‘Injustice Dehumanizes Everyone It Touches’
Robin Steinberg, CEO of The Bail Project, argues that pre-trial detention, fueled by unaffordable cash bail, has created "a human rights crisis" that discriminates by race, status and class.
Though long accepted as a cornerstone of the criminal justice system in the United States, the tradition of cash bail in fact perpetuates injustice and inequity.
This was the message of Robin Steinberg, CEO of The Bail Project – a national nonprofit revolving bail fund that she founded in 2017 – when she delivered Roger Williams University School of Law's 15th Annual Rev. Dr. Martin Luther King, Jr. Celebration Keynote Address to a full house of students, faculty and staff, as well as many representatives of the Rhode Island bar and judiciary.
Steinberg – who first won national recognition in 1997 when she and a small group of criminal defense lawyers established the Bronx Defenders, which she led as executive director for 20 years – began her talk by placing cash bail in the context of a legal system that “gut[s] our most fundamental legal principle that all people are entitled to equal justice under the law.”
The very notion of bail, Steinberg argued, “rests and profits on the myth that it’s money that makes people come back to court. The idea was simple: make people put money on the line, and they will have a financial incentive to come back to court until their case is resolved.”
“A better pretrial system is possible – one that does not rely on cash bail or even incarceration.”
~ Robin Steinberg, CEO, the Bail Project
Unfortunately, she said, for poorer populations it frequently doesn’t work out that way in real life – simply because so many defendants (particularly those who are Black, Hispanic, and/or female) simply don’t have the money to make bail. And that thrusts them into the terrifying, dangerous and dehumanizing world of pre-trial detention.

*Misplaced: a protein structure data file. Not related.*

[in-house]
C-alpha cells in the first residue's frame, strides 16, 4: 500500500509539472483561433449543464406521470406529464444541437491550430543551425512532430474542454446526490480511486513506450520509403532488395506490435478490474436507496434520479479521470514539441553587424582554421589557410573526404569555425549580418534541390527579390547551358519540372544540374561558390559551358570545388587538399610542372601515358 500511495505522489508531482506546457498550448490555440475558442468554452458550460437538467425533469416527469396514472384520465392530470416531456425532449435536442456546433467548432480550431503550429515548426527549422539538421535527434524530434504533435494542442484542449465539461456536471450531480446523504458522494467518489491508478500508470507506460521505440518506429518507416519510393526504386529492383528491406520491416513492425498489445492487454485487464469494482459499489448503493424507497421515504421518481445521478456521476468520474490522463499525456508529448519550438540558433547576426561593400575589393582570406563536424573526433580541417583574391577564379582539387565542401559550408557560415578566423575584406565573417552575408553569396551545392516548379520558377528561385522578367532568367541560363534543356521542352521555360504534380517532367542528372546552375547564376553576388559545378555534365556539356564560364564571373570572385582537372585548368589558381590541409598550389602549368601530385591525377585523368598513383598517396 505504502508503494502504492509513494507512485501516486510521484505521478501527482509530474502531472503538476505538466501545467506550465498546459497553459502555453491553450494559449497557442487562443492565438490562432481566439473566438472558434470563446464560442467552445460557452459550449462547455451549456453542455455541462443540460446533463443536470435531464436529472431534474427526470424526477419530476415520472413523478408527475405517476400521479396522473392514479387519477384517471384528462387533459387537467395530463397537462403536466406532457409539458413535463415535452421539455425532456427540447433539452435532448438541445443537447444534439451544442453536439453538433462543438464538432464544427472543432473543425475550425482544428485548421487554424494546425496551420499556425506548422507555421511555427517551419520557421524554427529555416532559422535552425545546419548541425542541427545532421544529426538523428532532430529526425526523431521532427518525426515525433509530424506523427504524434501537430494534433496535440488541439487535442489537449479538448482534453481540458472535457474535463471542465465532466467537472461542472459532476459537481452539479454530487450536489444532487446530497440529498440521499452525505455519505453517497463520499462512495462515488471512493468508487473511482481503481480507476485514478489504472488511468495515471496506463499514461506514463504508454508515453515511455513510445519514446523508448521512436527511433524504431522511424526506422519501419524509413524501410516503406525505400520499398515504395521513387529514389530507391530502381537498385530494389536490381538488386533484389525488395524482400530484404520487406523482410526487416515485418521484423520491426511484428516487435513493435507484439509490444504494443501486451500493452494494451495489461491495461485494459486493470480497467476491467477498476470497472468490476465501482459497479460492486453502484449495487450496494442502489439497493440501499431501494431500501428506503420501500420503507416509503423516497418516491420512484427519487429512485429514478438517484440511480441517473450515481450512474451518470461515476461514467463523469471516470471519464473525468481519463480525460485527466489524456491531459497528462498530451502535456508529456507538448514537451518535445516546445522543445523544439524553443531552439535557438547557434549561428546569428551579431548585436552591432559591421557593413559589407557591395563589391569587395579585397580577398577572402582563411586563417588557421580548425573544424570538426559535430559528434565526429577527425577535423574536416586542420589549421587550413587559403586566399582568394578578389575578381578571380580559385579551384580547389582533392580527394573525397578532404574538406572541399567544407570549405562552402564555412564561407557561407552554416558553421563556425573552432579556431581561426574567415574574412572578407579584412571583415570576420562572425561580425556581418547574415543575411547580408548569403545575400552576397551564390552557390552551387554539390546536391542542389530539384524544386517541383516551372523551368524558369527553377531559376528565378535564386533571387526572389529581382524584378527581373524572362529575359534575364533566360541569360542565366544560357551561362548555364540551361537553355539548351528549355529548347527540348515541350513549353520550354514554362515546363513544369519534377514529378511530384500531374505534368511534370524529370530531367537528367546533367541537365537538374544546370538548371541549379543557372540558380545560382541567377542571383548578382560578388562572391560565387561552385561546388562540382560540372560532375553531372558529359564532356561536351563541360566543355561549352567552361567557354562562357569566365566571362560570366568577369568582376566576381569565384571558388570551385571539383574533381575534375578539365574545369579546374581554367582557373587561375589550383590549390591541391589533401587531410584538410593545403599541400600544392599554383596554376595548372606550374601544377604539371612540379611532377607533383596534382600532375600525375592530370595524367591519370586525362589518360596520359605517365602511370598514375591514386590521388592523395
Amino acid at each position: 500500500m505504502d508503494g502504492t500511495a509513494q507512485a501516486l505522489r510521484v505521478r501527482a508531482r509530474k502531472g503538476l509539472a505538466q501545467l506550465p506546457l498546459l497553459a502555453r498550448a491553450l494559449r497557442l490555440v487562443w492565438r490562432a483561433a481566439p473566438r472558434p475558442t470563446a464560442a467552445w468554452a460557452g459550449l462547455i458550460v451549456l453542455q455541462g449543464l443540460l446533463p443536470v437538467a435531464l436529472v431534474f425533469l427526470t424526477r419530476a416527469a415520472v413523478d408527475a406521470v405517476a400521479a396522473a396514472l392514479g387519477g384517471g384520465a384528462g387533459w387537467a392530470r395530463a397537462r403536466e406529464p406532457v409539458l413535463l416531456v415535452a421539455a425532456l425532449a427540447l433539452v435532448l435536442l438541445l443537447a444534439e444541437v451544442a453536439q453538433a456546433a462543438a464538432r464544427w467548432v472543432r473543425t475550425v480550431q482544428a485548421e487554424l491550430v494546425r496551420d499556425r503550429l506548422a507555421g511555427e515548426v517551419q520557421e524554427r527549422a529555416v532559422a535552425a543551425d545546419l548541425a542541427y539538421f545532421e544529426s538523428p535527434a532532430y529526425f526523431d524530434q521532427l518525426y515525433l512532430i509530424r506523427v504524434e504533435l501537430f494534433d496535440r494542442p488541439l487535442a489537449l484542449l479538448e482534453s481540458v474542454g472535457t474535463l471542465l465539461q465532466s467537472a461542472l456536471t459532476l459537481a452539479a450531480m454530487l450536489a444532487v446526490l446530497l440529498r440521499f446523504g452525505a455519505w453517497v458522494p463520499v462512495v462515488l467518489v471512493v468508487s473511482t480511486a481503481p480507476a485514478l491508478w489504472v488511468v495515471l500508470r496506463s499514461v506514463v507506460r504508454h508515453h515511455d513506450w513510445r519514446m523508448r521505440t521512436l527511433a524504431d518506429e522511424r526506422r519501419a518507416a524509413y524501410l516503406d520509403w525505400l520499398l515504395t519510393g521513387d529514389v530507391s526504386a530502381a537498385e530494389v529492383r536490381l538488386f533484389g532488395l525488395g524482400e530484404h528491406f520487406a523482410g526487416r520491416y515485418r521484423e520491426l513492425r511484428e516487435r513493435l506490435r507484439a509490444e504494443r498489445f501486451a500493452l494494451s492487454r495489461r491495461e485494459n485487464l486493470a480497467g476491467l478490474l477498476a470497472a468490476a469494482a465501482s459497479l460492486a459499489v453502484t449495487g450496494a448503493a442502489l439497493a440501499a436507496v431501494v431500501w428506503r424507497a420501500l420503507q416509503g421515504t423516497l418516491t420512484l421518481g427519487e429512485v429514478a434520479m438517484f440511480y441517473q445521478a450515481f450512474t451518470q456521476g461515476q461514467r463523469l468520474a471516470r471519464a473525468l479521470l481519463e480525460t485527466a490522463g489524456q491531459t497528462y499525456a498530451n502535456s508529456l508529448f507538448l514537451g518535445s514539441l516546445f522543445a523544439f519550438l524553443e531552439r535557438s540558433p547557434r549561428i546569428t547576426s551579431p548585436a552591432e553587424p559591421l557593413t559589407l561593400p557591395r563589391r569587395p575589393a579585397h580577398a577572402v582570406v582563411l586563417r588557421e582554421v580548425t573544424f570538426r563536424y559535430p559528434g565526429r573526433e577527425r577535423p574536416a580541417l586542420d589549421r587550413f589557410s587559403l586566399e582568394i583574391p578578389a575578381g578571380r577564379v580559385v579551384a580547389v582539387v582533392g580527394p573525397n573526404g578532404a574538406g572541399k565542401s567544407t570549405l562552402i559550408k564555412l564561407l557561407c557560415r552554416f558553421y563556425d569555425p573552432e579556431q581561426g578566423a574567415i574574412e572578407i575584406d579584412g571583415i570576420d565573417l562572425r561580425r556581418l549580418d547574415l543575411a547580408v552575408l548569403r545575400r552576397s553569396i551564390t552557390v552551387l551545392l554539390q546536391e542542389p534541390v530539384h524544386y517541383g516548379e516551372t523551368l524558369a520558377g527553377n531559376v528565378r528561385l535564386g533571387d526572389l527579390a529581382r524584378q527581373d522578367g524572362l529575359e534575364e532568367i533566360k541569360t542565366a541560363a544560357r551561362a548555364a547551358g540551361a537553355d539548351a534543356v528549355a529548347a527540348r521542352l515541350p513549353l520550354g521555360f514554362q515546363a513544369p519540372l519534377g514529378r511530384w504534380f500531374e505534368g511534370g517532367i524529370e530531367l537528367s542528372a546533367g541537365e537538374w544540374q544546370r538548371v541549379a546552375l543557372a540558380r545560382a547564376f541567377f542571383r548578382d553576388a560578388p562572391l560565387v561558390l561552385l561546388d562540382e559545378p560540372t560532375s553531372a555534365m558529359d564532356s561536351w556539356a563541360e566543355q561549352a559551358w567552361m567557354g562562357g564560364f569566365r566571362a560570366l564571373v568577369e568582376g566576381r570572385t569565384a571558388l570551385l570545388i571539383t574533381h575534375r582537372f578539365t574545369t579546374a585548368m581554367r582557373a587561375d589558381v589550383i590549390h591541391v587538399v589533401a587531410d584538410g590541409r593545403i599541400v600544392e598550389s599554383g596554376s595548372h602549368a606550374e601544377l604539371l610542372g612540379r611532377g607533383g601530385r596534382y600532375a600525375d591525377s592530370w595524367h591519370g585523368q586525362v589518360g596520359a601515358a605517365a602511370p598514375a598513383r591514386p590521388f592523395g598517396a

“Pre-trial detention, fueled by unaffordable cash bail, accounts for nearly 100 percent of all jail growth in the past 20 years,” Steinberg said. “Make no mistake about it, the cash bail system in this country has created a human rights crisis. It is what holds most people in jail regardless of guilt or innocence.”
Moreover, if it means avoiding time in prison, many defendants will “plead guilty whether they did it or not – just because that is the only way to get home to safety, to your family, and to kiss your children goodnight.”
Beyond the immediate physical and psychological dangers of imprisonment, being held in jail “creates a cascade of problems downstream, all building on one another” – including making gainful employment difficult or impossible, breaking up families, leaving children uncared for, often causing expensive health problems – and encouraging recidivism.
To illustrate, Steinberg compared Rhode Island, which has one of the lowest rates of incarceration in the country yet enjoys a violent crime rate well below the national average, with Oklahoma, which – despite having the nation’s highest incarceration rate – nonetheless suffers a violent crime rate 20 percent higher than the national average.
“If jails and prisons are the answer, then Oklahoma should be the safest state in America,” Steinberg asserted.
The Bail Project was born one night over Chinese takeout in New York City, Steinberg said. She was venting to her husband David over this frustrating state of affairs when he suggested, “Why don’t we just raise a bunch of money and create a fund, and then we can start bailing clients out? Why not?”
The idea was straightforward enough: money would be placed into “a sustainable, revolving bail fund,” used to bail out low-income New Yorkers in the Bronx (where Steinberg’s work centered), and then – since bail comes back at the end of a criminal case – redeposited into the fund to be reused over and over to pay other people’s bail.
In theory, it was “a simple, elegant strategy to equalize the playing field and begin tackling what had seemed, up until then, to be an intractable problem,” Steinberg said. “But we had absolutely no idea what was going to happen. Plenty of people told us that we were nuts.”
Could it work? It could indeed.
“The results were stunning,” Steinberg said. “First, we learned that clients came back 95 percent of the time. It turns out that all you needed were effective court reminders, and support while your case was pending, and people will come back to court.”